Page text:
The German Bundestag, or lower house of parliament, has passed a new law allowing foreigners with a short-term “tolerated stay” status to apply for a permanent residence card.
Germany has changed its immigration laws in response to the country’s serious labor crisis. Individuals under the age of 27 will be awarded an 18-month permit with the possibility of obtaining permanent residency after only three years. “We want people who are already well integrated to have a fair chance of staying,” Federal Minister of the Interior, Nancy Faeser, in a statement.
Criminals and those who use false claims or active identity deception to avoid deportation will be barred. The Bundestag also resolved to expedite asylum proceedings on Friday. This means that the individuals will have legal status for a year and a half, allowing them easier access to the work market. This, in turn, will make it easier for these migrants to meet the requirements for a long-term stay permit.
These conditions, which are part of the Residency Act, include primarily German language skills (A2), confirmation of identity, and the ability to pay their own living expenses for older persons (though there are some exceptions to this, mainly if they are attending school or university, or raising children alone).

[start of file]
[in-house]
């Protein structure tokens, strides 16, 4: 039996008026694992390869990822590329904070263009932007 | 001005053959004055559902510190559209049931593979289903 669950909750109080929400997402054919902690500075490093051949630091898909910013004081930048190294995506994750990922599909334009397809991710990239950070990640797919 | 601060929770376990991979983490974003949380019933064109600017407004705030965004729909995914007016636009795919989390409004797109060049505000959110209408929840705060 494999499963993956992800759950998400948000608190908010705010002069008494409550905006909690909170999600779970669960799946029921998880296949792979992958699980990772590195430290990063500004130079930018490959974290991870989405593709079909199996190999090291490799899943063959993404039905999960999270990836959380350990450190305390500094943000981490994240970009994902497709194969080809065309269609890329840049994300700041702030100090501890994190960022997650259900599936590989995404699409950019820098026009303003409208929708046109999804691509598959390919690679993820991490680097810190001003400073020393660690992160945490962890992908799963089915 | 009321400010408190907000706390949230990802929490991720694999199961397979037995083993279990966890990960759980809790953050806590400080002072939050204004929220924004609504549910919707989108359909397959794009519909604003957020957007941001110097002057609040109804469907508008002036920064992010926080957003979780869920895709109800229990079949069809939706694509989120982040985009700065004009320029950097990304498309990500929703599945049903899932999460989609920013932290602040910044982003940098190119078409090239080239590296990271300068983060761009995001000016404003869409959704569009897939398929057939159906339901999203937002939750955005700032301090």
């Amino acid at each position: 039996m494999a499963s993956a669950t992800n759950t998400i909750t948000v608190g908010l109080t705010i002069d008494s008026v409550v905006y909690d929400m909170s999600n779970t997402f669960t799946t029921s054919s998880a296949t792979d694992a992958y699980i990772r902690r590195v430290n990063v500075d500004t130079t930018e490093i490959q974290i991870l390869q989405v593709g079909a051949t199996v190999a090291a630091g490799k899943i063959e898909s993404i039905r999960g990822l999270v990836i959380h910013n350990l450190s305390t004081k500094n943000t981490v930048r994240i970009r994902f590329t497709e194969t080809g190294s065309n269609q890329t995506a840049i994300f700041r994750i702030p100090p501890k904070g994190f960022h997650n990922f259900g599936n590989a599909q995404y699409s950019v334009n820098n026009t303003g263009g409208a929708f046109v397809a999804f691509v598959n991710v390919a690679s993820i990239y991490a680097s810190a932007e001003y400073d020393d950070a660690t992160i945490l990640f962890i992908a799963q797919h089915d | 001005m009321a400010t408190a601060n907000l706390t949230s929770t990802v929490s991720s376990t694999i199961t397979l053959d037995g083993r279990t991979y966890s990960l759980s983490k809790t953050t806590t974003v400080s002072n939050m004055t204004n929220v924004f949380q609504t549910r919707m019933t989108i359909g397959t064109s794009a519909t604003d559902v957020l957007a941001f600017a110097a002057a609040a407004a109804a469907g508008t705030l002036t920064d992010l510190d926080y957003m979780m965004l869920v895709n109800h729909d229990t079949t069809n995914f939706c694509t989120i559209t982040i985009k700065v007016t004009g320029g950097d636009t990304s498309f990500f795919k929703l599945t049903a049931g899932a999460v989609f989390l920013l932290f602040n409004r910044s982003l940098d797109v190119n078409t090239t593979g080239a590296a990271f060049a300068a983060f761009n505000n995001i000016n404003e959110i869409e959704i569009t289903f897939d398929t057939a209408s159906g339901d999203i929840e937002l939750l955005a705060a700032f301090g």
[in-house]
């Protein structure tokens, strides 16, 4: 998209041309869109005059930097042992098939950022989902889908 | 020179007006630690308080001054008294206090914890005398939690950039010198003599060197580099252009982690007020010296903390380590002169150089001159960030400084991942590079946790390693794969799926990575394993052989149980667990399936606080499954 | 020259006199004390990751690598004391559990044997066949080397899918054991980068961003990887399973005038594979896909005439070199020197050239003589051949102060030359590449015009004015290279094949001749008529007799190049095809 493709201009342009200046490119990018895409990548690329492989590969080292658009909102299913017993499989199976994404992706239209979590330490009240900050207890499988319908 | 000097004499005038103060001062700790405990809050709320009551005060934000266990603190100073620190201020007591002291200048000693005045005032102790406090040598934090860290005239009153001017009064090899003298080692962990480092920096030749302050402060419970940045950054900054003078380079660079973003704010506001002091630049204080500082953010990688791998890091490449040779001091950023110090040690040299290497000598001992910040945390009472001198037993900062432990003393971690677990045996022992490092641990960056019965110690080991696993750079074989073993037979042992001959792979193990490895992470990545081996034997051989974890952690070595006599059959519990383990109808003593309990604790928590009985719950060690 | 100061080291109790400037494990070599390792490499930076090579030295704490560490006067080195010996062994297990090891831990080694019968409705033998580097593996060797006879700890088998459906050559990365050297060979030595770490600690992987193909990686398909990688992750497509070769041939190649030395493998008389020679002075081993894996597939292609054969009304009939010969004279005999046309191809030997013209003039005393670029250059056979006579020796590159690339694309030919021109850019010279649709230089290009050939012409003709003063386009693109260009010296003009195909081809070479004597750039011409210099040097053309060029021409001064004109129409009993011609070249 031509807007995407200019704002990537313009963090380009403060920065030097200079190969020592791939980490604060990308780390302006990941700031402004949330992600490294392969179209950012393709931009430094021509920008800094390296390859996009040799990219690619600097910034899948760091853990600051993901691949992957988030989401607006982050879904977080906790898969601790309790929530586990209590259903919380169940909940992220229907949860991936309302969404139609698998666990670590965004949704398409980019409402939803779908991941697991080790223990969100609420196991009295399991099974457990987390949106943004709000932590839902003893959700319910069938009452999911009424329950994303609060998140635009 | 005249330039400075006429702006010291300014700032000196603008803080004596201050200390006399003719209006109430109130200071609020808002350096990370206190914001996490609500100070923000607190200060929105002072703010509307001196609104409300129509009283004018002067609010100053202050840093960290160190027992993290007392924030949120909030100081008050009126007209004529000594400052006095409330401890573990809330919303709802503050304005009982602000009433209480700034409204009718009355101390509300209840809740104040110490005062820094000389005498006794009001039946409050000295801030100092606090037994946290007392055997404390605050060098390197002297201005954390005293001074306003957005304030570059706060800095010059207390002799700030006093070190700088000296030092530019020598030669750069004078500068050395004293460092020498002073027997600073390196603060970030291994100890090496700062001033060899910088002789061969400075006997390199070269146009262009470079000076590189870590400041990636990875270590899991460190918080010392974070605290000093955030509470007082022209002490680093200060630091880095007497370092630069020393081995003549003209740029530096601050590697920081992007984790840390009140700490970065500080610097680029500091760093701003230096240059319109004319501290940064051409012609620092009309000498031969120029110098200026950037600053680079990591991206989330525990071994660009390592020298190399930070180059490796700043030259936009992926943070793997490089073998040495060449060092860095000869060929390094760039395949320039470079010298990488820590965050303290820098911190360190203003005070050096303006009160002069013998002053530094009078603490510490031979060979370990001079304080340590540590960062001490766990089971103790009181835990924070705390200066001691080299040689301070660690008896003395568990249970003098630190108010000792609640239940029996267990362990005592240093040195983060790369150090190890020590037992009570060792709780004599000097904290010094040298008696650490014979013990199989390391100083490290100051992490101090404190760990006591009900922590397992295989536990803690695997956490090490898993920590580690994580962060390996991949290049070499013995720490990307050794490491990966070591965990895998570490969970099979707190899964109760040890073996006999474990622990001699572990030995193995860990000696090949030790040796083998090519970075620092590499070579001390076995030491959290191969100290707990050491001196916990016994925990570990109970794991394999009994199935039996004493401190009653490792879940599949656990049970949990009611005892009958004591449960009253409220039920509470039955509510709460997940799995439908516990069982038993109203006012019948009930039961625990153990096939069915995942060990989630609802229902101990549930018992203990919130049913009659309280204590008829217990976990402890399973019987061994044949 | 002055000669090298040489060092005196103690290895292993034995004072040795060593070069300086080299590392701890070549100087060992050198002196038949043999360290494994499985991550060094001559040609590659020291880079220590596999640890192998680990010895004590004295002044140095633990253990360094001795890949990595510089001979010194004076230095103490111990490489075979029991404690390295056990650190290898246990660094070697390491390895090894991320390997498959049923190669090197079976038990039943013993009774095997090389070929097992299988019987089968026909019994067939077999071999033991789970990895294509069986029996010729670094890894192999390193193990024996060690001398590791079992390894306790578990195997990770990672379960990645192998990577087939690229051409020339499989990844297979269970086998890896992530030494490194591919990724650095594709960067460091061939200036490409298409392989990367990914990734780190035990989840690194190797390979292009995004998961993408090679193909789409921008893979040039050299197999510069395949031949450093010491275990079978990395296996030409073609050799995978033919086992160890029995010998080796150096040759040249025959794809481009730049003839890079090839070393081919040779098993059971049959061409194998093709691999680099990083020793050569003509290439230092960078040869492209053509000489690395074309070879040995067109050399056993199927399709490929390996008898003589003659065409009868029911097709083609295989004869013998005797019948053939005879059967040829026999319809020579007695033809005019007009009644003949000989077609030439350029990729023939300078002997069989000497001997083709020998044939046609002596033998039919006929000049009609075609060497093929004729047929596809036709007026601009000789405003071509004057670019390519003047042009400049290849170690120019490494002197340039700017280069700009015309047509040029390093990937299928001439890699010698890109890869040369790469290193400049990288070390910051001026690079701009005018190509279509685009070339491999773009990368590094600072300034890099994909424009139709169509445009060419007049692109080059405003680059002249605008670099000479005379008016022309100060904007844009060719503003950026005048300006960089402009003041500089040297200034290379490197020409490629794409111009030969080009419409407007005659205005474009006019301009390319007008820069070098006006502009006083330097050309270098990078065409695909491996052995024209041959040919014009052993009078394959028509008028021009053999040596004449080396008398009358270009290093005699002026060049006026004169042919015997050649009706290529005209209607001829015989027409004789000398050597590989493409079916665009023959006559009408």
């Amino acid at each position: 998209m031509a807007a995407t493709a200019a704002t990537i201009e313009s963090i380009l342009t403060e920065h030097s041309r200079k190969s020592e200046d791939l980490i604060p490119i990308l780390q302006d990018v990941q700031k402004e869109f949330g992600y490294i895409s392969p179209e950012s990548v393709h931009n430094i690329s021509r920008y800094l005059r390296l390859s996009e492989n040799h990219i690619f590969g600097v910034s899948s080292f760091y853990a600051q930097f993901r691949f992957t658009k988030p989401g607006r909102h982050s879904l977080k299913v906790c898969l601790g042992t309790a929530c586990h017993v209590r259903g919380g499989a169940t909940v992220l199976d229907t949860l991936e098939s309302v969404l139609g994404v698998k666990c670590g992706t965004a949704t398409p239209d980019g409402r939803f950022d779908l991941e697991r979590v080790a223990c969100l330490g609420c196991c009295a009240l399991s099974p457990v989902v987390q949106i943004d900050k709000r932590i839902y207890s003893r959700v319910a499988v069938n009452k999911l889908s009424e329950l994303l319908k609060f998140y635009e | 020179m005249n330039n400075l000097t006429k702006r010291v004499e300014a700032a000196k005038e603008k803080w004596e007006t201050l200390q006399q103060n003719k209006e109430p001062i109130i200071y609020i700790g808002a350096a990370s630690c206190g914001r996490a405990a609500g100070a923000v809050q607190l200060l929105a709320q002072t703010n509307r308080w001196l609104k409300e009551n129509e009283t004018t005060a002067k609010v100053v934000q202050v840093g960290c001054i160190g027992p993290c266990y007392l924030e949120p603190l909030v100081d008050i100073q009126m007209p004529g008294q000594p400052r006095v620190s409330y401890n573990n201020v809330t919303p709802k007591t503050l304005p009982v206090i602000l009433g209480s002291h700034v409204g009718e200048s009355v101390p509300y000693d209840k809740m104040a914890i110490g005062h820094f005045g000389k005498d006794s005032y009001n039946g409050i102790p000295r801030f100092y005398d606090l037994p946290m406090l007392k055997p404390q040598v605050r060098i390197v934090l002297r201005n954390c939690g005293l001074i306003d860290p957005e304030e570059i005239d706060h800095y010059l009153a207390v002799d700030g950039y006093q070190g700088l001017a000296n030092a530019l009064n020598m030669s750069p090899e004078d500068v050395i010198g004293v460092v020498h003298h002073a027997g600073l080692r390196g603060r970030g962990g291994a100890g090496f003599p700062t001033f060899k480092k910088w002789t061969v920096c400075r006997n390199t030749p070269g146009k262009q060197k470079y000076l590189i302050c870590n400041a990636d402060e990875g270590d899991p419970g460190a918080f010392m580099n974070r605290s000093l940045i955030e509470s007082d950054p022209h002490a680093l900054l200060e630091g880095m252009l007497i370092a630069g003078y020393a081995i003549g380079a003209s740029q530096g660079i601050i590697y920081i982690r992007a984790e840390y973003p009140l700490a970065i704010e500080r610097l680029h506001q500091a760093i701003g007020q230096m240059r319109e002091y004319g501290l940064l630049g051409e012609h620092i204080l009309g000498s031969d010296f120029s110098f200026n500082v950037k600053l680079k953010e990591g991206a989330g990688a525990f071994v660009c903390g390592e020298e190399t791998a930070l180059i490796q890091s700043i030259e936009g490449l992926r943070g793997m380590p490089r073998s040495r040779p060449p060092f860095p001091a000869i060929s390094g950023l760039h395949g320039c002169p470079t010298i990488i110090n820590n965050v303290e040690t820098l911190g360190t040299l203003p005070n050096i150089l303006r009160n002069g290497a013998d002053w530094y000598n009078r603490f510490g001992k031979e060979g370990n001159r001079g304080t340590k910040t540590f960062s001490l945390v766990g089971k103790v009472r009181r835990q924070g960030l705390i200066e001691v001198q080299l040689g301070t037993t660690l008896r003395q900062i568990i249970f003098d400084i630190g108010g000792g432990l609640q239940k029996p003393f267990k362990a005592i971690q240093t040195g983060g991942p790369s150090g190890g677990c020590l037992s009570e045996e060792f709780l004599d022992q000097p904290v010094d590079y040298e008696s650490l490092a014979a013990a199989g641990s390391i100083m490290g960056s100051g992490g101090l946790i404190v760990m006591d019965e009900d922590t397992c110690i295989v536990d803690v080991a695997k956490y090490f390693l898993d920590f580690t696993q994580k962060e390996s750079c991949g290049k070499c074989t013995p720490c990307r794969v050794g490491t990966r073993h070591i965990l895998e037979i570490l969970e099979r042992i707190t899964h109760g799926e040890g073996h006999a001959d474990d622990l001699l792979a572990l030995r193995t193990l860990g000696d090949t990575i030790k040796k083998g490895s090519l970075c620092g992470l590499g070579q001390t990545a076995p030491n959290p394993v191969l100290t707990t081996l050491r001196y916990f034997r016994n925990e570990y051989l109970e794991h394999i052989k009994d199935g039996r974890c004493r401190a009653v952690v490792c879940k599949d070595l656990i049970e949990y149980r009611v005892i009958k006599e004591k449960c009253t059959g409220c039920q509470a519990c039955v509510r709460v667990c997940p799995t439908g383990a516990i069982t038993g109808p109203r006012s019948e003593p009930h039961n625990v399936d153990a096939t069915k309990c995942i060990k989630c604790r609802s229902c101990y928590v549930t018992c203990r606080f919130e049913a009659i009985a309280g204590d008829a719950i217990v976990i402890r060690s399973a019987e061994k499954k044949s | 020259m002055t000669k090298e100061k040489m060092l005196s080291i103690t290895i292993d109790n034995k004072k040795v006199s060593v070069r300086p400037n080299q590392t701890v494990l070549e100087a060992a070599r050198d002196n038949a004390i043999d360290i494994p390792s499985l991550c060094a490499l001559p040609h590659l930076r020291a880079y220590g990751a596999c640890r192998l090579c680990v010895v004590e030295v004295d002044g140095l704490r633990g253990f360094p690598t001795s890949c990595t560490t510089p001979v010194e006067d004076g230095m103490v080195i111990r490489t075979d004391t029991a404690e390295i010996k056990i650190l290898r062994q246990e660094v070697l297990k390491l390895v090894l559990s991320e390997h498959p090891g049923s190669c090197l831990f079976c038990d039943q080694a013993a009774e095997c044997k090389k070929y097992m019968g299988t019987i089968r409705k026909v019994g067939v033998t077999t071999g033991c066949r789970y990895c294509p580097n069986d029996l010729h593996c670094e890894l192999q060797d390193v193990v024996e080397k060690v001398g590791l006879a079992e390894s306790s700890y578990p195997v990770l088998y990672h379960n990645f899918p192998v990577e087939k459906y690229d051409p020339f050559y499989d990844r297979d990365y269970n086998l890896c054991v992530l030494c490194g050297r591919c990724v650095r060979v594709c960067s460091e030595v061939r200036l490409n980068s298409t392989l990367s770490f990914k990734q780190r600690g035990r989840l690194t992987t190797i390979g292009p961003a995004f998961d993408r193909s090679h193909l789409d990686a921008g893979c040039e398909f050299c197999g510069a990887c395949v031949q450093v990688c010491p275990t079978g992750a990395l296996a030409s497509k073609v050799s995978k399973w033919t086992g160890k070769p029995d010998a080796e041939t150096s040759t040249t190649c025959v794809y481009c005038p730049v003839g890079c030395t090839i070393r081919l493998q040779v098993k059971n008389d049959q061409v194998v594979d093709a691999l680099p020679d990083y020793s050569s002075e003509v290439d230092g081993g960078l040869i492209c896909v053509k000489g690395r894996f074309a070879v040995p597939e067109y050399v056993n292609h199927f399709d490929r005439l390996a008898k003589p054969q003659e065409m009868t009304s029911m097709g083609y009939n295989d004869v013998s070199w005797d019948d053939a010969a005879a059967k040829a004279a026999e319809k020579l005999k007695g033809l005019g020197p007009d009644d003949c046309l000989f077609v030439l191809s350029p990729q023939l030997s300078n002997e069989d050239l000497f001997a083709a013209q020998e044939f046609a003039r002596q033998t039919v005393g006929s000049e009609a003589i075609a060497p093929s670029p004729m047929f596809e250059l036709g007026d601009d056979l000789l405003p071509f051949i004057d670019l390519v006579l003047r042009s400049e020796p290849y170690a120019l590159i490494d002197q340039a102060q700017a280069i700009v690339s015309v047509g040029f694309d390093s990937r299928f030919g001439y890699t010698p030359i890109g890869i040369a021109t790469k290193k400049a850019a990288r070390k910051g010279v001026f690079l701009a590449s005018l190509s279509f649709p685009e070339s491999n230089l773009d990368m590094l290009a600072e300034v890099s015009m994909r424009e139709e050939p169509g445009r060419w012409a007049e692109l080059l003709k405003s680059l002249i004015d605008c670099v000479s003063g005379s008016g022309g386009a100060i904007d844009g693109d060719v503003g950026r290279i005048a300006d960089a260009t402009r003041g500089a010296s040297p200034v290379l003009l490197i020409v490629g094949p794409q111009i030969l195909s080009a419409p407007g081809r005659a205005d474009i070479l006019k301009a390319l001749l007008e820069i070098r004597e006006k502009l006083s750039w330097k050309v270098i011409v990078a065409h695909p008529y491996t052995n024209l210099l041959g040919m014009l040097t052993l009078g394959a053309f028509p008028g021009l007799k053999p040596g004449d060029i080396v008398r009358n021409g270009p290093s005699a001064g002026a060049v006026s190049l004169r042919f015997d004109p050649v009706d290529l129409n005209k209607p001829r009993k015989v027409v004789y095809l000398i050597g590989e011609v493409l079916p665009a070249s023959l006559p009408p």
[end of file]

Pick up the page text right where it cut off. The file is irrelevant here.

The new “opportunity right of residency” permit cannot be extended, which means that if people do not meet the residency permit conditions within a year and a half, their status will revert to “tolerated stay.”
Europe’s largest economy is aging, and there is a severe shortage of skilled workers.
To attract more foreign workers, income limits for the Blue Card for work migration would be reduced. A so-called opportunity card for persons with high potential will also be introduced. “In the competition for talent and helping hands, we are offering new, and above all easier, ways to work in Germany,” Labor Minister Hubertus Heil said, when he outlined the proposals on Wednesday.